Do you know if you can recycle coffee cups or greasy pizza boxes? If you’re tossing things in the recycling bin out of sheer hope, you might be an “aspirational recycler.” This article, courtesy of The New York Times by Livia Albeck-Ripka, outlines the biggest culprits when it comes to the recycling bin.
Your disposable coffee cup might seem like it can be recycled, but most single-use cups are lined with a fine film of polyethylene, which makes the cups liquid-proof but also difficult and expensive to reprocess (because the materials have to be separated). Most waste management facilities will treat the cups as trash.
The plastic lid might be recyclable in your area; check the number inside it against your local recycling guidelines.
Greasy Pizza Boxes
Pizza boxes are among the most common offenders when it comes to contamination, waste managers say. The problem is that oil often seeps into the cardboard. The oil cannot be separated from the fiber, making that material less valuable, and less marketable, to buyers.
But that’s not to say you can never recycle a pizza box, said Marjorie Griek, executive director of the National Recycling Coalition, which promotes recycling in the United States. “If you’ve got a few crumbs in there, that’s not an issue,” she said.
Remember, there are also two sides to a pizza box. If there’s a side that’s not oily, tear that off and recycle it.
Yogurt cups (and other non-recyclable plastics)
After China banned used plastics this year, many municipalities in the United States no longer accept plastics numbered 3 to 7, which can include things like yogurt cups, butter tubs and vegetable oil bottles. Look at the bottom of a container for a number inside a triangle to see what type it is.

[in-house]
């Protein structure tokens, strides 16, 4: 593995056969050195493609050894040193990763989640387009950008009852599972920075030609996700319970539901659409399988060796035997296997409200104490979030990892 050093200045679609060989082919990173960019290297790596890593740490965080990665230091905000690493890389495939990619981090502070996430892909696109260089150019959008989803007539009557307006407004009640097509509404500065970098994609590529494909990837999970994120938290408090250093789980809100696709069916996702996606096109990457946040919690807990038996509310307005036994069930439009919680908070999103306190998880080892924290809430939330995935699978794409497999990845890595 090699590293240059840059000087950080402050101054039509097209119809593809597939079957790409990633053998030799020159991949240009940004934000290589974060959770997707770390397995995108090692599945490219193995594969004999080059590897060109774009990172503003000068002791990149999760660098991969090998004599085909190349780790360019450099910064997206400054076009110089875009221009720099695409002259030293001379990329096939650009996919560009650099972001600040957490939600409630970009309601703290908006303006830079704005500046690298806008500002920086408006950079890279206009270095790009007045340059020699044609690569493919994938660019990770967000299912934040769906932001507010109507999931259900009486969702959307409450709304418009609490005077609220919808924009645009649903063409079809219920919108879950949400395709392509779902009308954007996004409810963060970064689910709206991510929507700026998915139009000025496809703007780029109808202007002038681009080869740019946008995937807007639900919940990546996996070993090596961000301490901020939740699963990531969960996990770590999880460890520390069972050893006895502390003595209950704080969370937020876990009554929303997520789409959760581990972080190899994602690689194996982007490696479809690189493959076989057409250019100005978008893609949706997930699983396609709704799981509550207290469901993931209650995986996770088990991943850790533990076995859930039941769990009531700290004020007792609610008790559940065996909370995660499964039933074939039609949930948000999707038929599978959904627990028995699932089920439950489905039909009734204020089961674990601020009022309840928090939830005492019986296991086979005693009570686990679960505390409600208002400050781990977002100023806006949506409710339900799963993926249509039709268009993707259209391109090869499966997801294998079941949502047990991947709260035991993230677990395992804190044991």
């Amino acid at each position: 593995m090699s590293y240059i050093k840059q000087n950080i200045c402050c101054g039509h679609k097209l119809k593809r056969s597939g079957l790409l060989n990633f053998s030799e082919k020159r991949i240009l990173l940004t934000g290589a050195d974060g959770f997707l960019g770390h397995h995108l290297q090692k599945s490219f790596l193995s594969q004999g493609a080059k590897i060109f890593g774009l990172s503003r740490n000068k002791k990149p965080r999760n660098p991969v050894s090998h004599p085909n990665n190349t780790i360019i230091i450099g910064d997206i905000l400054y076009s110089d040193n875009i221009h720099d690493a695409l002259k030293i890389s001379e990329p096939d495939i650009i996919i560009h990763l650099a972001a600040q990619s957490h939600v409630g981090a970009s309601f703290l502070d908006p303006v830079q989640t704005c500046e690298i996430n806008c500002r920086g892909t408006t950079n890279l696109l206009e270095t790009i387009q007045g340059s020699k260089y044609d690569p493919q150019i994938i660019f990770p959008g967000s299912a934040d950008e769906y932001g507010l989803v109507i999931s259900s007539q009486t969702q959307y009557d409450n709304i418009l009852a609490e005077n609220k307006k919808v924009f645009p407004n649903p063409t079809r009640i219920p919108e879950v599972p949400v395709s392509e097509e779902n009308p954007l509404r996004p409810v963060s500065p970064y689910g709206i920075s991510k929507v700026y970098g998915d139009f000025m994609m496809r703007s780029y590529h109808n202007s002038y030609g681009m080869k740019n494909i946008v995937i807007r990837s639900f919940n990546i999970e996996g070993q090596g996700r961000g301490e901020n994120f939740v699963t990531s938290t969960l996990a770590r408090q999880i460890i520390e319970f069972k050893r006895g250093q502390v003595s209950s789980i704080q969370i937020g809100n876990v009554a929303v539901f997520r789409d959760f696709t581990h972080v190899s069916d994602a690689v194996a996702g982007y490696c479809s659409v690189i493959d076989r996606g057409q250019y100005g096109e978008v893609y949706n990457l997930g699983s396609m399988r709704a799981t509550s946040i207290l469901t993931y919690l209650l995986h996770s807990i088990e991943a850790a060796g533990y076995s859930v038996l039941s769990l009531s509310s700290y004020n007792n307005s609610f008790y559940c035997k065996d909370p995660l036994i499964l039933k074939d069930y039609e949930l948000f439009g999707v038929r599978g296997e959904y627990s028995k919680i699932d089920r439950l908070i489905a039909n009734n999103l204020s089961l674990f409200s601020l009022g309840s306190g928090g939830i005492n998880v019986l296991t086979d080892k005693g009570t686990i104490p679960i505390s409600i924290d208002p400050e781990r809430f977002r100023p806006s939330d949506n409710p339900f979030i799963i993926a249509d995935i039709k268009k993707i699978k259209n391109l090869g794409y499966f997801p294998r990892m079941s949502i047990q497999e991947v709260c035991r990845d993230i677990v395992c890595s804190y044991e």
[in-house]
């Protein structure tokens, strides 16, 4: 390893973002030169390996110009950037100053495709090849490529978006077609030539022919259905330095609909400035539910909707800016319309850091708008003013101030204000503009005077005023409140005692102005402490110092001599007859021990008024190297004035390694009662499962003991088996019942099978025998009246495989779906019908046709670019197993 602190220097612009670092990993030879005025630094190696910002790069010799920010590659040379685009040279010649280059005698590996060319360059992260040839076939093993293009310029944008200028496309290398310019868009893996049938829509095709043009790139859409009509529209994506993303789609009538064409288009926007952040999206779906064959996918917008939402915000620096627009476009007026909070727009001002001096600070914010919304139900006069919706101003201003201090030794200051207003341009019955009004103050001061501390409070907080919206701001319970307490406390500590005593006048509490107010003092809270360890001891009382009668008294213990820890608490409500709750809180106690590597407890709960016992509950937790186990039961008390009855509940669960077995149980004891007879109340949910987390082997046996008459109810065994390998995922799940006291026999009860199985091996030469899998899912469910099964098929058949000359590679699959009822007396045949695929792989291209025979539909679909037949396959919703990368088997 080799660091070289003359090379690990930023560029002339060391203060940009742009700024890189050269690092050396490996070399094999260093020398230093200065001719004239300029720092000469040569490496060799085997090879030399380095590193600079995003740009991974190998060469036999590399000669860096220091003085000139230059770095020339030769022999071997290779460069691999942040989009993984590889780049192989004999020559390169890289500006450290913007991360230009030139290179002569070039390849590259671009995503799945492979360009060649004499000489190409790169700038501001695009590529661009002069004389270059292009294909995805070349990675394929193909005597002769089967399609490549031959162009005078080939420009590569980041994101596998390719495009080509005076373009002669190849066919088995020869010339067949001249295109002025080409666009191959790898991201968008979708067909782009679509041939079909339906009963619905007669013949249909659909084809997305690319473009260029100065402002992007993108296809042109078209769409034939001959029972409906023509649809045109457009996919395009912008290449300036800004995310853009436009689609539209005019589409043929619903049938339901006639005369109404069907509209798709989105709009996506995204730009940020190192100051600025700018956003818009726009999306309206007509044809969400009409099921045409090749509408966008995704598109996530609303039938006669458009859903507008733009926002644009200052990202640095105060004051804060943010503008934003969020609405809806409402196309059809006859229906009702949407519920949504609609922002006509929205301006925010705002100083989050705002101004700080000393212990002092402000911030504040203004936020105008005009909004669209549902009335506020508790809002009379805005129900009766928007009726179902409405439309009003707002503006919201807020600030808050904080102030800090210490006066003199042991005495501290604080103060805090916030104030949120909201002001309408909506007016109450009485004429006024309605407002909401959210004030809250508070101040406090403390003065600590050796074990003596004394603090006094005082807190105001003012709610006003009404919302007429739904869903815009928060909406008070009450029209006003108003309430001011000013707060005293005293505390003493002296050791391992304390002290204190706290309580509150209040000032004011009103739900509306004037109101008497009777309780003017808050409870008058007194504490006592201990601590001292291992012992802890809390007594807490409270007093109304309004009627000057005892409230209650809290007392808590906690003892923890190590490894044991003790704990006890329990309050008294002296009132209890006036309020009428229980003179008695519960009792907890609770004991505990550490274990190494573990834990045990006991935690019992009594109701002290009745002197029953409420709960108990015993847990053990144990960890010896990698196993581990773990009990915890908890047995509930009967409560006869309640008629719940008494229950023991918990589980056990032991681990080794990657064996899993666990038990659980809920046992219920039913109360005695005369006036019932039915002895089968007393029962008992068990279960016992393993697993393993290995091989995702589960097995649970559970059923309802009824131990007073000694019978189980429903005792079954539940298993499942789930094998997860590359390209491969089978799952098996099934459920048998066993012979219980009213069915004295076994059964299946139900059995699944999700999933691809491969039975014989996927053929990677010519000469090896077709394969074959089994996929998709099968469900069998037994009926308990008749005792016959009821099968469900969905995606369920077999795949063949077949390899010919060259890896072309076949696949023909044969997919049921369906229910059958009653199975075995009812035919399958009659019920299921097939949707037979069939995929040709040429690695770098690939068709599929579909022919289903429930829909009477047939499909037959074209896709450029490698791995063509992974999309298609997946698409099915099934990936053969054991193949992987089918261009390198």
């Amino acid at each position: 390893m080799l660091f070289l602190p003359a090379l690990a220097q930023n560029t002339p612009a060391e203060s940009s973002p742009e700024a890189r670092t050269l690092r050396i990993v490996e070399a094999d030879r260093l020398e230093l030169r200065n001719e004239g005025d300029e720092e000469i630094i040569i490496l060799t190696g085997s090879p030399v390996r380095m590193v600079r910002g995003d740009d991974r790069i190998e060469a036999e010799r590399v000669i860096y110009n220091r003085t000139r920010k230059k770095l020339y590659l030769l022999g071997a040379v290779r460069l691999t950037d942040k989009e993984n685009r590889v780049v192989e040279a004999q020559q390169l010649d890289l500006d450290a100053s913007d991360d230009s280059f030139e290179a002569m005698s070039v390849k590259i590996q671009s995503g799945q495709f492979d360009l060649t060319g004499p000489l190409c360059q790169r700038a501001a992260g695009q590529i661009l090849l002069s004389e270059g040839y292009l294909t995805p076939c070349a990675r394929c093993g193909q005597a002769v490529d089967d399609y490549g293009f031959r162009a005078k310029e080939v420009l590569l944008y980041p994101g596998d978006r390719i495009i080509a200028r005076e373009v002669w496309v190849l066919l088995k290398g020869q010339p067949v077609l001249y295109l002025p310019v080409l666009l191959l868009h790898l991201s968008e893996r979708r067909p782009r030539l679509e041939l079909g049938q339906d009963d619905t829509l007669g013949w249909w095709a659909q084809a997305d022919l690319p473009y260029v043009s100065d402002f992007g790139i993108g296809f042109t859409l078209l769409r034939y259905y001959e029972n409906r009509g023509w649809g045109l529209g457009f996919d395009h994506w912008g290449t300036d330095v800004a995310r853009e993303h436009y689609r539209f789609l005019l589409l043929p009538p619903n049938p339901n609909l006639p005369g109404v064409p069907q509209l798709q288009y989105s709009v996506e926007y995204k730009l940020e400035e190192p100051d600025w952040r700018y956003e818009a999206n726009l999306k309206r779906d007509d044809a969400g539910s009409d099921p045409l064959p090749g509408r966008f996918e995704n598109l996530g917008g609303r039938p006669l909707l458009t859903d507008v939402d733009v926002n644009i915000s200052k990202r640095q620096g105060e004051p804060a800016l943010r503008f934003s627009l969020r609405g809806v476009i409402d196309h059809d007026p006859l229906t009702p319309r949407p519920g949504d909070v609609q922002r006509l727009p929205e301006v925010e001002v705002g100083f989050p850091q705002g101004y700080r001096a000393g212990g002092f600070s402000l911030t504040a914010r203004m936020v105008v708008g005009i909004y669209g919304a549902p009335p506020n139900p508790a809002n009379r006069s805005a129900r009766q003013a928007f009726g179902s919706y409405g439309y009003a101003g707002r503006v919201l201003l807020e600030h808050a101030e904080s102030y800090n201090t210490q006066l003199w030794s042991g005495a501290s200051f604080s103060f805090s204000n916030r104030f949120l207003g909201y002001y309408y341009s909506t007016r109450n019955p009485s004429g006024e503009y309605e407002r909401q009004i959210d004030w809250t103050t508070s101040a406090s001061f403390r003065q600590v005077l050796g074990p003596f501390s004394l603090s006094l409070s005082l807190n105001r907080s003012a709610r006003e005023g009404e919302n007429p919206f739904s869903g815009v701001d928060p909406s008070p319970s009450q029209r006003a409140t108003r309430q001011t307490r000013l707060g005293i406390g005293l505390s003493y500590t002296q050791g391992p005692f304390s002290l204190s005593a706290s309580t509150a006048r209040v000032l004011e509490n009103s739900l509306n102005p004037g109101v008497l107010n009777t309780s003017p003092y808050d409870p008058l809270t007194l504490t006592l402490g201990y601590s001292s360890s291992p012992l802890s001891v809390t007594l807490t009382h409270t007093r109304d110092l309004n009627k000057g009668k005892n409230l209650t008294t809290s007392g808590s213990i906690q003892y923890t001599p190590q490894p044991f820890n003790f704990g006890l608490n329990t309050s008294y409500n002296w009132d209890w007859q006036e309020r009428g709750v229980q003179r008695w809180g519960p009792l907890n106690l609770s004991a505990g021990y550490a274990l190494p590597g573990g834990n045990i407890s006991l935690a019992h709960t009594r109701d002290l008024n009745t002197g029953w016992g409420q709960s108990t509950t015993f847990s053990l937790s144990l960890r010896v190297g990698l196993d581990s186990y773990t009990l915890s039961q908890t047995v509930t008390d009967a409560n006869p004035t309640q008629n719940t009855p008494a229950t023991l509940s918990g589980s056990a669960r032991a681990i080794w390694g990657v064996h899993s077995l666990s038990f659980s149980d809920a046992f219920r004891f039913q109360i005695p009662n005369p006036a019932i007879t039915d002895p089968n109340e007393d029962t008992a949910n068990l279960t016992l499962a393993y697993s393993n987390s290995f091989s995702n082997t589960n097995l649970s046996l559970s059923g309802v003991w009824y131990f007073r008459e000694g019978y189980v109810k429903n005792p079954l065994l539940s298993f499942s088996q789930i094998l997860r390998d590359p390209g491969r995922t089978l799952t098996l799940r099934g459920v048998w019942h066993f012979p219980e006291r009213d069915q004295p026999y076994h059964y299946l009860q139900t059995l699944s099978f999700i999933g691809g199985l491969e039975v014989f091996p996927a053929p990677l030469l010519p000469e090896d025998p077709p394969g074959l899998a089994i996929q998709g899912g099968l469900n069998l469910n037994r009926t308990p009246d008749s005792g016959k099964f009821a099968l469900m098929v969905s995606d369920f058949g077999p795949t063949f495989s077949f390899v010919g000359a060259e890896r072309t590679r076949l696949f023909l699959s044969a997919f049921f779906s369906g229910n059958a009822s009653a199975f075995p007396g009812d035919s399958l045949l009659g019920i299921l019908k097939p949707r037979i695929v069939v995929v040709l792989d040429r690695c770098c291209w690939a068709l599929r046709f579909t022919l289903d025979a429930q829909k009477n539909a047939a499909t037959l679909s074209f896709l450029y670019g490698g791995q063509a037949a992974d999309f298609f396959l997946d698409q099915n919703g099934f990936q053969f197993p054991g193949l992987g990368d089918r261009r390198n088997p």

Should you keep the caps on your bottles? Some waste managers say it’s fine (as long as they are screwed on tight), while others advise throwing them in the trash. Check your local recycling website to see which plastic types are still acceptable in your area.
Oily Takeout Containers
Even if a container is labeled correctly for recycling in your area, another contamination culprit is food residue: Scraps of pad thai in a plastic tray, or those few drops of bad milk at the bottom of the jug.
Washing out food scraps from recyclables can be just as important as putting the right thing in the recycling bin, said Jackie Lang, a spokeswoman for Waste Management in Oregon.
If you have a trash chute in your building, or a long walk down to the recycling bin, you might have gotten into the habit of collecting your paper, plastics and glass in used plastic bags, but it’s important to note that the bags themselves should not be put in the recycling cart.
While we might wish that plastic bags — notorious for dissolving into microplastics and killing wildlife — could be sent to processors with our other recycling, they shouldn’t be. They create a nightmare for waste managers by plugging up machinery.
O.K., we’re not accusing you of attempting to recycle used diapers. But people out there are trying. Waste managers around the United States say they turn up at their recycling facilities often. While there have been some attempts at diaper recycling, for the most part dirty one-use diapers are not considered recyclable and are best put straight in the trash.